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Kirk B.





Joined: 05 Aug 2007

Posts: 19

PostPosted: Sun 05 Aug, 2007 4:58 pm    Post subject: Recreating excavated patina?         Reply with quote

Hi all, Iím new here,

But I have been fascinated by arms & armor my whole life!

This seems like the right place to answer this question?

Iíve just finished my first attempt at blacksmithing by making a reproduction hilt for an antique blade (Pommel & cross guard). The blade would likely be called excavated condition, heavy pitting and that deep crusty ĎblackenedĒ rust.

Is there any quick way to recreate that type of patina on freshly hammered steel?

Iíve already beat the pieces with broken concrete and gave them some small irregular nicks & pits and I've been soaking it in moist salt for a week. But I donít want to wait for hundreds of years to finish this project Big Grin

Perhaps someone here may have some better ideas to reproduce that deep pitting?

Thanks in advance!

-Kirk
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Darrin Hughes




Location: England
Joined: 22 Jun 2007
Reading list: 20 books

Posts: 228

PostPosted: Mon 06 Aug, 2007 7:20 am    Post subject:         Reply with quote

If you have a look at the features section on this web-site there is a good article called The Instant Antique. Amongst other things it mentions the use of vinegar in solution with the salt. I have just been trying this out on a cheap Roman helmet that I was getting bored with and it is working a treat. The acid really attacks the metal.

Cheers,
Darrin.
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Michael Mercier




Location: Durham, NC on my way to Iraq
Joined: 19 Jan 2004
Reading list: 6 books

Posts: 123

PostPosted: Tue 07 Aug, 2007 11:35 am    Post subject:         Reply with quote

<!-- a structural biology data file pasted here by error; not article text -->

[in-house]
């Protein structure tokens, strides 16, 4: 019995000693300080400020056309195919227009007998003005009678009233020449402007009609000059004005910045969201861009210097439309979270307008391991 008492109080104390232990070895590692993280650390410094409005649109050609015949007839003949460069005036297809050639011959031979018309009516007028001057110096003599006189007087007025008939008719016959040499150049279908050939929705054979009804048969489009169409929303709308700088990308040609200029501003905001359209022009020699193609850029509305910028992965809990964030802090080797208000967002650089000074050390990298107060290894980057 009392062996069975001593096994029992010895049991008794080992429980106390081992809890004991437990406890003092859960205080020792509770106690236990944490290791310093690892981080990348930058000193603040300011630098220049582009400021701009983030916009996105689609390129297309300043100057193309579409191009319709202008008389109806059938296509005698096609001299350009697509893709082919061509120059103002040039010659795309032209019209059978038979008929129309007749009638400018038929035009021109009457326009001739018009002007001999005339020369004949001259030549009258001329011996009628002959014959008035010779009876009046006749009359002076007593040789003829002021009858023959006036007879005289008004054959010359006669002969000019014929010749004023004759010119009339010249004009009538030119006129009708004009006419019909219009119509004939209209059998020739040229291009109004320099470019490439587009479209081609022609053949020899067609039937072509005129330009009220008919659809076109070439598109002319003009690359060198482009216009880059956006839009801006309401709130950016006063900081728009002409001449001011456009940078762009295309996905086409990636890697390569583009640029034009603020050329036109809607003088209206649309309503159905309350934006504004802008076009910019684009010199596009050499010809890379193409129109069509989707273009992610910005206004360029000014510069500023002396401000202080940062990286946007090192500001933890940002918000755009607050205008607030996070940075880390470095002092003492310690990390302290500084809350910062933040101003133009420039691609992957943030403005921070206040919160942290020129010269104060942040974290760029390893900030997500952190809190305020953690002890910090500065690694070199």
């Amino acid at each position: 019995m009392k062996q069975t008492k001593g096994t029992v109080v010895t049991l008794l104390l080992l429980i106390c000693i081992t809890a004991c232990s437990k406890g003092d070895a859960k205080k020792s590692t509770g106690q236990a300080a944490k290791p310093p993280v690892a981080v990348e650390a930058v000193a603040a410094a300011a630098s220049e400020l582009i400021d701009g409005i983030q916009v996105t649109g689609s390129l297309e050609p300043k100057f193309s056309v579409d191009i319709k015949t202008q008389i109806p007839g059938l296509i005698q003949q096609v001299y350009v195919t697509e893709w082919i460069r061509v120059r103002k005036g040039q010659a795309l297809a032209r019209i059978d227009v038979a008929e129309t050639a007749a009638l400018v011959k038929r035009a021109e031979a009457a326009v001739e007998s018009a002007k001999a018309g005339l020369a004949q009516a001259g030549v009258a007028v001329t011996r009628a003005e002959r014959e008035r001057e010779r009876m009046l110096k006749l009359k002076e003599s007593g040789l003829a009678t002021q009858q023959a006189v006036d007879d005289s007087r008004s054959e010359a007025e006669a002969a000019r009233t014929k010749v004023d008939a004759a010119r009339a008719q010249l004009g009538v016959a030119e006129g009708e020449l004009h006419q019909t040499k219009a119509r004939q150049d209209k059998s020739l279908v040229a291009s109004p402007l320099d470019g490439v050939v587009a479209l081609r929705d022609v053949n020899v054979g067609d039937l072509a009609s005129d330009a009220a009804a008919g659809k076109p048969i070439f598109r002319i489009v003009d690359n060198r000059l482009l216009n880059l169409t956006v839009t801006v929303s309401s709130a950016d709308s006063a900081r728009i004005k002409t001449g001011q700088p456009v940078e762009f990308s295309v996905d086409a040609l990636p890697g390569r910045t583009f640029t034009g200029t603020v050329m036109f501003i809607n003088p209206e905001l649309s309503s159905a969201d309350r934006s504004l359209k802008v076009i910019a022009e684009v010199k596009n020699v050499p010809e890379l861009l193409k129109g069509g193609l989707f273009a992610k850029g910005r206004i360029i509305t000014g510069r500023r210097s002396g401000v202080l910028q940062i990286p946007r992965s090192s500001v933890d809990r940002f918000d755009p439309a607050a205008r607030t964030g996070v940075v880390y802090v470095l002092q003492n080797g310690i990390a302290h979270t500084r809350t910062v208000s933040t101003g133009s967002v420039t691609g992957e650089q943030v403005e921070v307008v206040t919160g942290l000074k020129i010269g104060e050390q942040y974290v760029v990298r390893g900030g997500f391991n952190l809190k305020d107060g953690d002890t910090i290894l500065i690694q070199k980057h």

make a bath of hydrogen peroxide and salt. Let it sit in there for a couple days. Empty it and replace the solution. Trust me. It works. The 2 react with eachother creating oxygen and increases the rate of oxidation. This was my light aging to give it an "above the tomb of a knight" look. I also rewrapped the grip with hemp cord and sealed it with glue.

If you want pictures of the process PM me. Just a word of caution. It will get messy.



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Kirk B.





Joined: 05 Aug 2007

Posts: 19

PostPosted: Tue 07 Aug, 2007 7:03 pm    Post subject:         Reply with quote

Thanks guys!

Darrin, I read the article and my parts are soaking now.

Michael, Thatís the look Iím going for, especially the way your blade turned out.

Thanks again,

-Kirk
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Jean Thibodeau




Location: Montreal,Quebec,Canada
Joined: 15 Mar 2004
Likes: 50 pages
Reading list: 1 book

Spotlight topics: 5
Posts: 8,176

PostPosted: Tue 07 Aug, 2007 8:29 pm    Post subject:         Reply with quote

Just plain yellow mustard is very aggressive and a couple of hours is like a few decades of aging I think.

For a very corroded look I would try something like 24 hours ! ( I'm scared to think what that would look like ).

My old lemon juice method is more slow acting and with the use of toilet paper with an interesting texture the results were more like etched simulated Damascus than the more or less corroded look of mustard daubed on the surface.

Some steels resist more than others though and take more time to pit & rust.

Mustard seemed to rust the surface more and lemon juice stain/etch the metal dark gray but not produce any red rust that I could notice.

You can easily give up your freedom. You have to fight hard to get it back!
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